eMagazine by TAT Los Angeles – December 2013 (Vol. 2 No.12)

Highlights of the Month – October 2013

Rivers and canals (khlong) are synonymous with Thai existence. An abundant source and sustainer of life, Thailand's riverine world is a network offlowing arteries that nurture and support local communities. These vital waterways not only provide our basic needs but also serve as important transportation routes, conveniently linking all corners of the kingdom.

An integral part of daily life, our flowing tributaries are used for leisure and commerce alike. They are the play-ground for frolicking children, peaceful reststops for the elderly perching on their waterfront pavilions, or enterprising and colorful floating markets that paddle along selling fresh produce from local farms.

Early encounters of such majestic riverine craft met Western diplomats when they first sailed into the ancient Thai capital of Ayutthaya. The impressive sight of a thriving city island encircled by canals alive with raft houses and waterborne communities, led foreigners to affectionately dub the kingdom "Venice of the East".

Wherever your port of call, you are sure to encounter historic riverside architecture and fabulous scenes of natural beauty that create unique cultural identities specific to each locale. Set sail with us on a voyage of fascinating discovery.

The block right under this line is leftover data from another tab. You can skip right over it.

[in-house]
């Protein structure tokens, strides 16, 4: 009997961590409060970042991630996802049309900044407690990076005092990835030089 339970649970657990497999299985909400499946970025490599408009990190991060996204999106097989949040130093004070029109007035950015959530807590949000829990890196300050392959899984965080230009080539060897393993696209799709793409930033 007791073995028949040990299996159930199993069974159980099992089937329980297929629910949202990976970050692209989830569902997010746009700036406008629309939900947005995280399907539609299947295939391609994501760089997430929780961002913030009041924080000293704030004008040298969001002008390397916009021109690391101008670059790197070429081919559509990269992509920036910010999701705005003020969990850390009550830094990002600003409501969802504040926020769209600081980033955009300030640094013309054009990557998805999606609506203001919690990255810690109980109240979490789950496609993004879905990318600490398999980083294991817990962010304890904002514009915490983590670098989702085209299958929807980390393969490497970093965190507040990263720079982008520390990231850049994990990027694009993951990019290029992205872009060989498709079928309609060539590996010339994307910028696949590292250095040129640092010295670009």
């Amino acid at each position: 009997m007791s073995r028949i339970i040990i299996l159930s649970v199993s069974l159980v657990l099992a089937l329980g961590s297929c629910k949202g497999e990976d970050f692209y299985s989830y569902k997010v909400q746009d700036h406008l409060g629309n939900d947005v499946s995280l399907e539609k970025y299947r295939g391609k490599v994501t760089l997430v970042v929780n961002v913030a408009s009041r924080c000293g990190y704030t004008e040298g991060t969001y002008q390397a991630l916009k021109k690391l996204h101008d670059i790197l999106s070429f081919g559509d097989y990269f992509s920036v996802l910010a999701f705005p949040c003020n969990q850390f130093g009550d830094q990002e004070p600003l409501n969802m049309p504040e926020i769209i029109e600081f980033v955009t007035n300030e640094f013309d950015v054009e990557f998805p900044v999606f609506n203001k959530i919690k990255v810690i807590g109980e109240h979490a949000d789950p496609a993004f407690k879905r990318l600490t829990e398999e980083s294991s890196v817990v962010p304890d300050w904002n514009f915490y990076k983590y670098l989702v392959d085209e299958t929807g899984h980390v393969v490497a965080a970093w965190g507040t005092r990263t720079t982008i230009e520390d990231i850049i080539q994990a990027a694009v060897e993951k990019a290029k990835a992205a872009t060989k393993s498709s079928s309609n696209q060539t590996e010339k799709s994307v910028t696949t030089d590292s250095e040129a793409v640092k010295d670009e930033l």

This route goes from Nontaburi Pier to Wat Ratchasingkhon Pier, which was over five centuries ago part of the main route from Ayutthaya to the Gulf of Thailand. The river winds its way eastward in a curve around Rattanakosin City, founded by KIng Rama I in 1782, presently know as Rattanakosin Insland, with the splendid Grand Palace and the Temple of the Emerald Buddha as the major landmarks. On the opposite side stand the royal palace of the Thon Buri Period and Wat Arun, the Temple of Dawn, an unmistakable landmark best know among foreign travelers.

Visit local markets selling fruits and flowers, ornamental and flowering plants, food items and commodities from dawn to dusk. Enjoy the varied architecture on both banks of the river, including royal residences, old mansions, and European trading houses, among modern highrises, signifying the unique blend of Bangkok's split personalities, as a modern cosmopolitan city and the center of traditional art and culture.



The river cruise starts at the boat landing of Wat Paramaiyakawat, with the Mon-style pagosa as the symbol. Notables are Western-style mural paintings in the temple halls and unique Mon crafts in the temple museum. The cruise then proceeds along the Om Kret River, which is the original Chao Phraya River, to the lush fruit orchards and toxin-free vegetable plots on the west of the island.

A visit to the Bang Bua Thong or Dessert Canal is next, with the observation of dessert making. At the Lat Kret (Kret shortcut) river, the densely packed community of Ban Mon Khwang can be seen, where all the houses face the north, turning one side to the river. In conclusion, the visit is made to the Mon earthenware museum, the potter's village, and workshops. For lunch, try authentic Mon specialties.


Download our Khlong Tour eBrochure for more ideas on  "Cruising the Majestic Waterways". This waterway guide includes:

  • Bangkok and Chao Phraya River
  • Bangkok - Nonthaburi
  • Ayutthaya
  • Nakhon Phatom
  • Samut Sakhon - Samut Songkhram
  • Kanchanaburi

For further information, visit our North America website or cal 1-800-Thailand.